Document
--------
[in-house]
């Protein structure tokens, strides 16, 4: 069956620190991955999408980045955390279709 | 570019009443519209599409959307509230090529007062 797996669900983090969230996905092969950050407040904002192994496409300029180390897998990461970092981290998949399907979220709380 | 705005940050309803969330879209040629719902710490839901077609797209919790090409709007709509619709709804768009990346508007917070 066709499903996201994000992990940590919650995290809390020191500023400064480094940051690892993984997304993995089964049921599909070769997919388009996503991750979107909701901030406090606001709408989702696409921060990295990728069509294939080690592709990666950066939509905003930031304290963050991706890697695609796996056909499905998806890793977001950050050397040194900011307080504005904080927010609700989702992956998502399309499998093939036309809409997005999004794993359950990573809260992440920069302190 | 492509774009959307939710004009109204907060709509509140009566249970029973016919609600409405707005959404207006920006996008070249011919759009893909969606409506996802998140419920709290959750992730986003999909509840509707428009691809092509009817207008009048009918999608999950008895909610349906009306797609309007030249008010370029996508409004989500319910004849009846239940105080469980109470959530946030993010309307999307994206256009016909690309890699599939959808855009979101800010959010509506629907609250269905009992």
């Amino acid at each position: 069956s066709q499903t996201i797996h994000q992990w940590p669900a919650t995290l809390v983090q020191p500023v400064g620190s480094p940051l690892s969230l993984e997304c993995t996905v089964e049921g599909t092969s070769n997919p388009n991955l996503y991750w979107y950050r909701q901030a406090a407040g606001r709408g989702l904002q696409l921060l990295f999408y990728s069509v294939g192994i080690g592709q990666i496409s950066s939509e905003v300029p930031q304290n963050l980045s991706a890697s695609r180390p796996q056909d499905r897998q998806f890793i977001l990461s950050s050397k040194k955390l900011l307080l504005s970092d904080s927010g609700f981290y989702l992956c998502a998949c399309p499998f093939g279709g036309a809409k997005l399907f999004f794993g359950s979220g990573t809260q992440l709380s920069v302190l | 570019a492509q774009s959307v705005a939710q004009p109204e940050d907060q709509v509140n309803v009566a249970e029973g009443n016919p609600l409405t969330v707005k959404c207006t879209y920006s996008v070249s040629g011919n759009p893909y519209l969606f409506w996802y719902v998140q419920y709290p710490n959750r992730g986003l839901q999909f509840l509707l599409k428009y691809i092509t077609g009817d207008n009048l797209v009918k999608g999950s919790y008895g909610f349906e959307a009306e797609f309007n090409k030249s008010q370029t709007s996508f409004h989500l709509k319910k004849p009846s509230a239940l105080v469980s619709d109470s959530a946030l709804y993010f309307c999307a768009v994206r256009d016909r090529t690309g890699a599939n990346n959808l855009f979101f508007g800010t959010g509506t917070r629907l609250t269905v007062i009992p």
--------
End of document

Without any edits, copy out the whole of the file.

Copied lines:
[in-house]
């Protein structure tokens, strides 16, 4: 069956620190991955999408980045955390279709 | 570019009443519209599409959307509230090529007062 797996669900983090969230996905092969950050407040904002192994496409300029180390897998990461970092981290998949399907979220709380 | 705005940050309803969330879209040629719902710490839901077609797209919790090409709007709509619709709804768009990346508007917070 066709499903996201994000992990940590919650995290809390020191500023400064480094940051690892993984997304993995089964049921599909070769997919388009996503991750979107909701901030406090606001709408989702696409921060990295990728069509294939080690592709990666950066939509905003930031304290963050991706890697695609796996056909499905998806890793977001950050050397040194900011307080504005904080927010609700989702992956998502399309499998093939036309809409997005999004794993359950990573809260992440920069302190 | 492509774009959307939710004009109204907060709509509140009566249970029973016919609600409405707005959404207006920006996008070249011919759009893909969606409506996802998140419920709290959750992730986003999909509840509707428009691809092509009817207008009048009918999608999950008895909610349906009306797609309007030249008010370029996508409004989500319910004849009846239940105080469980109470959530946030993010309307999307994206256009016909690309890699599939959808855009979101800010959010509506629907609250269905009992």
């Amino acid at each position: 069956s066709q499903t996201i797996h994000q992990w940590p669900a919650t995290l809390v983090q020191p500023v400064g620190s480094p940051l690892s969230l993984e997304c993995t996905v089964e049921g599909t092969s070769n997919p388009n991955l996503y991750w979107y950050r909701q901030a406090a407040g606001r709408g989702l904002q696409l921060l990295f999408y990728s069509v294939g192994i080690g592709q990666i496409s950066s939509e905003v300029p930031q304290n963050l980045s991706a890697s695609r180390p796996q056909d499905r897998q998806f890793i977001l990461s950050s050397k040194k955390l900011l307080l504005s970092d904080s927010g609700f981290y989702l992956c998502a998949c399309p499998f093939g279709g036309a809409k997005l399907f999004f794993g359950s979220g990573t809260q992440l709380s920069v302190l | 570019a492509q774009s959307v705005a939710q004009p109204e940050d907060q709509v509140n309803v009566a249970e029973g009443n016919p609600l409405t969330v707005k959404c207006t879209y920006s996008v070249s040629g011919n759009p893909y519209l969606f409506w996802y719902v998140q419920y709290p710490n959750r992730g986003l839901q999909f509840l509707l599409k428009y691809i092509t077609g009817d207008n009048l797209v009918k999608g999950s919790y008895g909610f349906e959307a009306e797609f309007n090409k030249s008010q370029t709007s996508f409004h989500l709509k319910k004849p009846s509230a239940l105080v469980s619709d109470s959530a946030l709804y993010f309307c999307a768009v994206r256009d016909r090529t690309g890699a599939n990346n959808l855009f979101f508007g800010t959010g509506t917070r629907l609250t269905v007062i009992p």